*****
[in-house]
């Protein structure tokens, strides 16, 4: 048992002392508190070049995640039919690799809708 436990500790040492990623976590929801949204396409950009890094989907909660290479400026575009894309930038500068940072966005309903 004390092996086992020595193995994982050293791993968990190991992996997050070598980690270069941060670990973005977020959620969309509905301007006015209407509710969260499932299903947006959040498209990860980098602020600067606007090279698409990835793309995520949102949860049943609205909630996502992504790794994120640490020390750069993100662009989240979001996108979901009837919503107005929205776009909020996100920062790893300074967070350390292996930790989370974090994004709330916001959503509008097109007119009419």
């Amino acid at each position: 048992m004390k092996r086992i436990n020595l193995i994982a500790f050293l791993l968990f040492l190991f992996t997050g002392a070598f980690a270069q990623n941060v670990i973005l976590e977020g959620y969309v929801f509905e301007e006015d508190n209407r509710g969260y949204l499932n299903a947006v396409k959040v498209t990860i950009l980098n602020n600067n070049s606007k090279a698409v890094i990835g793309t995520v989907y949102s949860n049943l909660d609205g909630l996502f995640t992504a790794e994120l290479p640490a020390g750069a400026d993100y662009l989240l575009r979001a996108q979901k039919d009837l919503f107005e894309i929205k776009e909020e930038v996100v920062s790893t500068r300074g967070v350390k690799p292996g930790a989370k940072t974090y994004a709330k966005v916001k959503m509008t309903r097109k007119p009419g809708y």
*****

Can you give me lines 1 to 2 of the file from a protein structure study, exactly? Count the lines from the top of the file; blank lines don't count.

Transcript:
[in-house]
């Protein structure tokens, strides 16, 4: 048992002392508190070049995640039919690799809708 436990500790040492990623976590929801949204396409950009890094989907909660290479400026575009894309930038500068940072966005309903 004390092996086992020595193995994982050293791993968990190991992996997050070598980690270069941060670990973005977020959620969309509905301007006015209407509710969260499932299903947006959040498209990860980098602020600067606007090279698409990835793309995520949102949860049943609205909630996502992504790794994120640490020390750069993100662009989240979001996108979901009837919503107005929205776009909020996100920062790893300074967070350390292996930790989370974090994004709330916001959503509008097109007119009419």